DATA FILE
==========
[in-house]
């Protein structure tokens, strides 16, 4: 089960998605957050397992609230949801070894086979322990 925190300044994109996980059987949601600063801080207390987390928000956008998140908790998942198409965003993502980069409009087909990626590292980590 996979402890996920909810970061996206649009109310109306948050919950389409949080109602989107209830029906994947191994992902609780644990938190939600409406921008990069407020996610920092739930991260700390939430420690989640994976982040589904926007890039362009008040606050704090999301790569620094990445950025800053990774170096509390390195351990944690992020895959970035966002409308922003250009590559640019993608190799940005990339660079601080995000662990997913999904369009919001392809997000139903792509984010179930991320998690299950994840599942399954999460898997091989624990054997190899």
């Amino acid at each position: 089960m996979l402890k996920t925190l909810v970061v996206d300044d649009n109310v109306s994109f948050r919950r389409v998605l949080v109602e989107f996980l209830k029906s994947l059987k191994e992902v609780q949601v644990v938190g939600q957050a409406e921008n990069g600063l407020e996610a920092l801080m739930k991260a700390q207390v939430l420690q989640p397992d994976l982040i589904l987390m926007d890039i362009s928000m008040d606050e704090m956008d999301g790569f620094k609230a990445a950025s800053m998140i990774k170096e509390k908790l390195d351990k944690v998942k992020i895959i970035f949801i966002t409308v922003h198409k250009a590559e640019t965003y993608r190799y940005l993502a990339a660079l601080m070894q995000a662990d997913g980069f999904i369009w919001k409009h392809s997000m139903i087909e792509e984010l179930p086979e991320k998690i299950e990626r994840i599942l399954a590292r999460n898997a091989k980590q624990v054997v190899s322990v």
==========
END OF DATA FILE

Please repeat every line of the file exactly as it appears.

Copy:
[in-house]
């Protein structure tokens, strides 16, 4: 089960998605957050397992609230949801070894086979322990 925190300044994109996980059987949601600063801080207390987390928000956008998140908790998942198409965003993502980069409009087909990626590292980590 996979402890996920909810970061996206649009109310109306948050919950389409949080109602989107209830029906994947191994992902609780644990938190939600409406921008990069407020996610920092739930991260700390939430420690989640994976982040589904926007890039362009008040606050704090999301790569620094990445950025800053990774170096509390390195351990944690992020895959970035966002409308922003250009590559640019993608190799940005990339660079601080995000662990997913999904369009919001392809997000139903792509984010179930991320998690299950994840599942399954999460898997091989624990054997190899």
């Amino acid at each position: 089960m996979l402890k996920t925190l909810v970061v996206d300044d649009n109310v109306s994109f948050r919950r389409v998605l949080v109602e989107f996980l209830k029906s994947l059987k191994e992902v609780q949601v644990v938190g939600q957050a409406e921008n990069g600063l407020e996610a920092l801080m739930k991260a700390q207390v939430l420690q989640p397992d994976l982040i589904l987390m926007d890039i362009s928000m008040d606050e704090m956008d999301g790569f620094k609230a990445a950025s800053m998140i990774k170096e509390k908790l390195d351990k944690v998942k992020i895959i970035f949801i966002t409308v922003h198409k250009a590559e640019t965003y993608r190799y940005l993502a990339a660079l601080m070894q995000a662990d997913g980069f999904i369009w919001k409009h392809s997000m139903i087909e792509e984010l179930p086979e991320k998690i299950e990626r994840i599942l399954a590292r999460n898997a091989k980590q624990v054997v190899s322990v």